The Plainfield planning board has approved a four-building redevelopment project at West Front Street and Central Avenue in Plainfield, as depicted in this rendering, which will include 357 apartments, 34,000 square feet of indoor and outdoor amenity space and 32,200 square feet of commercial space, including two rooftop restaurants. — Courtesy: Taylor Architecture & Design
By Joshua Burd
Local officials have granted a key approval to a four-building project that would bring more than 350 apartments and commercial space to the edge of downtown Plainfield.
According to a team with Taylor Architecture & Design, the project at West Front Street and Central Avenue will include 357 residential units and some 34,000 square feet of indoor and outdoor amenity space. Elsewhere on the site, plans call for 32,200 square feet of commercial space, including two rooftop restaurants, along with 354 on-site parking spaces.
The project by TODD West Urban Renewal LLC is moving ahead after securing unanimous approval late Thursday from the city’s planning board.
“Much of the recent development in the city has been along its eastern South Avenue (and) North Avenue corridors,” Taylor Architecture, which is based in nearby North Plainfield, wrote in its announcement Friday. “This development serves at a gateway to Plainfield on its western end along West Front Street, essentially the entrance to the heart of downtown.”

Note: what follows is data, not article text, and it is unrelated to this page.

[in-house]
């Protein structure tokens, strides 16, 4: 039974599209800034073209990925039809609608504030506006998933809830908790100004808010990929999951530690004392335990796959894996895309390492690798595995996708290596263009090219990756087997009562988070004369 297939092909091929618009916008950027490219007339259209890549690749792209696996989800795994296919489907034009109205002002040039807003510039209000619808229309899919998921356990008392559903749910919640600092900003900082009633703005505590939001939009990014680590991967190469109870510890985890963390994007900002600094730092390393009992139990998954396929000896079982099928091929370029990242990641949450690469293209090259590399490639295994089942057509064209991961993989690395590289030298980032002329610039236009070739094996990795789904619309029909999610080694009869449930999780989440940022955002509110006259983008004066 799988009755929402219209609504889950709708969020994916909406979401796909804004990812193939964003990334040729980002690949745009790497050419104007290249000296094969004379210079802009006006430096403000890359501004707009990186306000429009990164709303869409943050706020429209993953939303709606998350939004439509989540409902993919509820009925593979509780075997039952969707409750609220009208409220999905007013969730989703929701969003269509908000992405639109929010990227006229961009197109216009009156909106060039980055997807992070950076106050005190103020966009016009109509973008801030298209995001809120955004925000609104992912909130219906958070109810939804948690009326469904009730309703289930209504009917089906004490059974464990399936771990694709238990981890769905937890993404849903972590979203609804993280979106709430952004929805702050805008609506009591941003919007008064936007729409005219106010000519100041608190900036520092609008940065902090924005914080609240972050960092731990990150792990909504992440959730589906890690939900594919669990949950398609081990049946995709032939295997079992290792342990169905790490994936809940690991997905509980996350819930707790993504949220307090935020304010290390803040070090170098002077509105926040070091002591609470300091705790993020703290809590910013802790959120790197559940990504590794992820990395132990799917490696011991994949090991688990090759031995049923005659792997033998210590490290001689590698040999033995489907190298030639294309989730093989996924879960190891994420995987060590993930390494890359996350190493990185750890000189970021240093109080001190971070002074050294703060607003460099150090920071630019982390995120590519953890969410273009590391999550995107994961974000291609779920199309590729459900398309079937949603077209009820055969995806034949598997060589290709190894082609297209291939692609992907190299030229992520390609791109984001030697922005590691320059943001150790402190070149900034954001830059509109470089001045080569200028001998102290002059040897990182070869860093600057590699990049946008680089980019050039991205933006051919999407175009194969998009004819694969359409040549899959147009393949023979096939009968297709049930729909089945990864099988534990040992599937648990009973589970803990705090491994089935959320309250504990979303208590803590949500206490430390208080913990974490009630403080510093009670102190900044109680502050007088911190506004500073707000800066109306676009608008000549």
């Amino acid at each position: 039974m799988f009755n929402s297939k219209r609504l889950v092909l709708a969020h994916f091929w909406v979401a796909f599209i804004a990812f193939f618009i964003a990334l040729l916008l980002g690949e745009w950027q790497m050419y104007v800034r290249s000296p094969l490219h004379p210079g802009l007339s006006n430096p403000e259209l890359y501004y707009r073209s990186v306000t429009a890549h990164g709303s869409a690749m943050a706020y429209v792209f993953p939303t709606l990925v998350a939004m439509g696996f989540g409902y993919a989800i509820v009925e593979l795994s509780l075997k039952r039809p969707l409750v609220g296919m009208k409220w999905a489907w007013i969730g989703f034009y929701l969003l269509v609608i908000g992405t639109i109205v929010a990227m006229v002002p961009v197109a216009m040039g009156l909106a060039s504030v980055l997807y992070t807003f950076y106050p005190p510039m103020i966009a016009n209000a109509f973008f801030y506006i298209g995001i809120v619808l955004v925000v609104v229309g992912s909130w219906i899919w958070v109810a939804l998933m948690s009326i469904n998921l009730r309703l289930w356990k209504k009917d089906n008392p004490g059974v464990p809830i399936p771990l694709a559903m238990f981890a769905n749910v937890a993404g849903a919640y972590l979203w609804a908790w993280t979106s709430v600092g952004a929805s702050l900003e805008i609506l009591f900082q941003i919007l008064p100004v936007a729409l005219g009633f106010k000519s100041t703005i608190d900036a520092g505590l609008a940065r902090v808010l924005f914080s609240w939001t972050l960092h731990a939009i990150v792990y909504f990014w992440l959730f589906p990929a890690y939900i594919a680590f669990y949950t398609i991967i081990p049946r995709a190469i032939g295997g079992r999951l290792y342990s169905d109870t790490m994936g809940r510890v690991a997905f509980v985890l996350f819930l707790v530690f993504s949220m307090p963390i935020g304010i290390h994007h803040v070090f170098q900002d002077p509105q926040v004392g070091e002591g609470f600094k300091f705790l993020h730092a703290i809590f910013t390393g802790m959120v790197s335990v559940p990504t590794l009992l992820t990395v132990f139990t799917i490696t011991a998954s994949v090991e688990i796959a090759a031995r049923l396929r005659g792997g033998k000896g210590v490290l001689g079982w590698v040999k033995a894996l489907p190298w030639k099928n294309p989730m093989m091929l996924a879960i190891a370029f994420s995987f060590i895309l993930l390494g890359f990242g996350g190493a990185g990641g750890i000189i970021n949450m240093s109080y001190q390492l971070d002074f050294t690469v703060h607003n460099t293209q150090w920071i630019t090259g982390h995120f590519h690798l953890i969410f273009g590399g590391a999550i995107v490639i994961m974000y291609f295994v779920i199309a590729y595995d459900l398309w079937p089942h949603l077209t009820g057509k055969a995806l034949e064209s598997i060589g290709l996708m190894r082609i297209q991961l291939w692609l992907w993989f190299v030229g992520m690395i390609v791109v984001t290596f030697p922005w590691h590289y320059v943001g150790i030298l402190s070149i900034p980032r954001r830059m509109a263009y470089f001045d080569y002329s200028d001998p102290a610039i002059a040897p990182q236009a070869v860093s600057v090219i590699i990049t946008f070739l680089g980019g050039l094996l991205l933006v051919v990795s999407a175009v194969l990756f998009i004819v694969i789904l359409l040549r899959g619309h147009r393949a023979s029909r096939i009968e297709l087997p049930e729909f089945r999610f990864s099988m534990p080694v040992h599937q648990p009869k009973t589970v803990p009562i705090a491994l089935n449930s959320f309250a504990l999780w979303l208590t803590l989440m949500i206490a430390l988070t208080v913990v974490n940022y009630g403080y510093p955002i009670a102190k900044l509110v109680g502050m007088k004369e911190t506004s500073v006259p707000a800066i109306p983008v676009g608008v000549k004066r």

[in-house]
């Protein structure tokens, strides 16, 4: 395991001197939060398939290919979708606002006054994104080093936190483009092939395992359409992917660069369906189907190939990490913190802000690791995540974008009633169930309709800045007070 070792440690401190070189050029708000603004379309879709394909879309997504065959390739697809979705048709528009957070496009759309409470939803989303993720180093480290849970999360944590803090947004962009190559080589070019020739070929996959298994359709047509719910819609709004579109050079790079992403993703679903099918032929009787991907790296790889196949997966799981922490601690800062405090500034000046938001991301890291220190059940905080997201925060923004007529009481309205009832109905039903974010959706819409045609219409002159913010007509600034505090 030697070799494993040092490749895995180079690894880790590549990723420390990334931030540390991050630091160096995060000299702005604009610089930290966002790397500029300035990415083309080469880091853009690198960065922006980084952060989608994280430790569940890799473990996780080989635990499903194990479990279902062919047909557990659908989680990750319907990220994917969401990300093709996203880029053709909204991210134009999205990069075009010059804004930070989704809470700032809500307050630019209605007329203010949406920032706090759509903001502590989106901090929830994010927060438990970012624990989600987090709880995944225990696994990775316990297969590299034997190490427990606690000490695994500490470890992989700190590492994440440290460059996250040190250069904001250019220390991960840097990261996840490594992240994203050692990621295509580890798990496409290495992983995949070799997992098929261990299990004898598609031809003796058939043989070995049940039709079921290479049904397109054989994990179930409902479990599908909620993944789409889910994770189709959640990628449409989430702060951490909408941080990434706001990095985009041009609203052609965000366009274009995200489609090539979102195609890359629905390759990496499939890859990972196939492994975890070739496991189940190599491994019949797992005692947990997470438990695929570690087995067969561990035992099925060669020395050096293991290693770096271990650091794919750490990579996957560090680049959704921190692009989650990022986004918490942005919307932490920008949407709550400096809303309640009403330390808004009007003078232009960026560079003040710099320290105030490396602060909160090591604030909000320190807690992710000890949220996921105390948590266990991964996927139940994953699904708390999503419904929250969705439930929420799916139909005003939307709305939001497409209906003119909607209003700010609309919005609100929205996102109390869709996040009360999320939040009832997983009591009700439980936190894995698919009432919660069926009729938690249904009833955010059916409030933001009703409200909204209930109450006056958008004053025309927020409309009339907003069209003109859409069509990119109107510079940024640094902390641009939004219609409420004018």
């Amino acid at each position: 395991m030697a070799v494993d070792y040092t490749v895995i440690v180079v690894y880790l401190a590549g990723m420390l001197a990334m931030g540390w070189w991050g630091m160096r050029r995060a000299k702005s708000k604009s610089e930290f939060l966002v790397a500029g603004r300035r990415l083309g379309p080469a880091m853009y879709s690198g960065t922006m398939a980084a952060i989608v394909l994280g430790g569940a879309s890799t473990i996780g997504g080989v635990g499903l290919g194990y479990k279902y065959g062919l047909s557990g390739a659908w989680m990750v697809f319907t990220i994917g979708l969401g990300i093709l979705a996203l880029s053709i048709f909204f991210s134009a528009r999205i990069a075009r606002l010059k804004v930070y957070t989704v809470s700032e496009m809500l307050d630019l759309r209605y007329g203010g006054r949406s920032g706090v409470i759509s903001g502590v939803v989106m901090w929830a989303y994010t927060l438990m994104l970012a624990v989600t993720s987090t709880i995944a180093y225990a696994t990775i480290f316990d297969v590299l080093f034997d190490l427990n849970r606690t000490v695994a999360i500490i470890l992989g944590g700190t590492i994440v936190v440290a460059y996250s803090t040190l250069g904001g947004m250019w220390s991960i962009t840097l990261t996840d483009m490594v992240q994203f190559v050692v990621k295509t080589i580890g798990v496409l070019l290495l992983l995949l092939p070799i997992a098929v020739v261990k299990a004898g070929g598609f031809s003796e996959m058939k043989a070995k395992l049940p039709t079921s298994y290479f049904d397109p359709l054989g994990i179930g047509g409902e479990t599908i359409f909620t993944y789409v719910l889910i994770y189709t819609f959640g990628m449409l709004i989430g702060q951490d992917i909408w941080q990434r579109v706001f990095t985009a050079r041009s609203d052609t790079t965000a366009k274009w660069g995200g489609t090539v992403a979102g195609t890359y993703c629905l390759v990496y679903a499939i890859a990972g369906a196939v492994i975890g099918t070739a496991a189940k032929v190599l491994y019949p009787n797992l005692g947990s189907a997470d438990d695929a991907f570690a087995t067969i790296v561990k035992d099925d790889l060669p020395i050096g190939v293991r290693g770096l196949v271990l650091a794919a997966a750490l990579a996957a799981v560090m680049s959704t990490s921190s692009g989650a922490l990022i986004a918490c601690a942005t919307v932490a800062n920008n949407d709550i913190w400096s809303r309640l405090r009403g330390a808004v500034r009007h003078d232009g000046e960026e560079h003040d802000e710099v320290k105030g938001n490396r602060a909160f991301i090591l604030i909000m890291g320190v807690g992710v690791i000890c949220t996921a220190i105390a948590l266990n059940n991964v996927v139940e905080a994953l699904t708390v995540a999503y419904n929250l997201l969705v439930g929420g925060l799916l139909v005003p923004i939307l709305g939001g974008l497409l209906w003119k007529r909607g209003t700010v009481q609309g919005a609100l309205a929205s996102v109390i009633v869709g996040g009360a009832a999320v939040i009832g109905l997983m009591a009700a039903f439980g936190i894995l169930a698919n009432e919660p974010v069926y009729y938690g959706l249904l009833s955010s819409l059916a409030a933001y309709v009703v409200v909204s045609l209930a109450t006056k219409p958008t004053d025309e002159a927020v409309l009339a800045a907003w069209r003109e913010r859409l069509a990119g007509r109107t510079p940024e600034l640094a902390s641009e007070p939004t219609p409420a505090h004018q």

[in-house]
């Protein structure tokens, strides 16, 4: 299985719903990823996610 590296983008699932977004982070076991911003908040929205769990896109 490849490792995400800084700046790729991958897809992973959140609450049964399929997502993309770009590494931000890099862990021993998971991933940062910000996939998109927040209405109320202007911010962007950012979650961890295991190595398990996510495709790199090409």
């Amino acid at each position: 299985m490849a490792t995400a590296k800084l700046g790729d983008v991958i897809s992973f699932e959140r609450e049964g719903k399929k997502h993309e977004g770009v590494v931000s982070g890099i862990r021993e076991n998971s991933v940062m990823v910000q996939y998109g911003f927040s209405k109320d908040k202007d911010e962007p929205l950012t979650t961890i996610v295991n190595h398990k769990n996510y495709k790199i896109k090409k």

Designed by Brian M. Taylor, the firm’s president, the project is part of the TODD West Redevelopment Area, according to a news release. The architect said it’s slated to include two 11-story buildings, one five-story building and one four-story building, featuring a mix of studio, one-bedroom and two-bedroom floorplans.
Resident amenities would include a 2,250-square-foot, second-floor lounge leading to a 6,000-square-foot roof deck overlooking an adjacent park, as well as a 12,500-square-foot roof deck on the 11th floor of the largest building, the news release said. Plans also call for a 3,000-square-foot fitness center, a first-floor lounge, a media center and other spaces.
Additionally, Taylor noted that one of the 11-story buildings would include a rooftop restaurant, while the other would feature a rooftop café. Each will be available to the public.
The design firm credited a project team that includes redevelopment attorney Robert Goldsmith of Greenbaum Rowe Smith & Davis LLP, land use attorney John Sullivan, civil engineer Lee Titus and traffic engineer Betsy Dolan.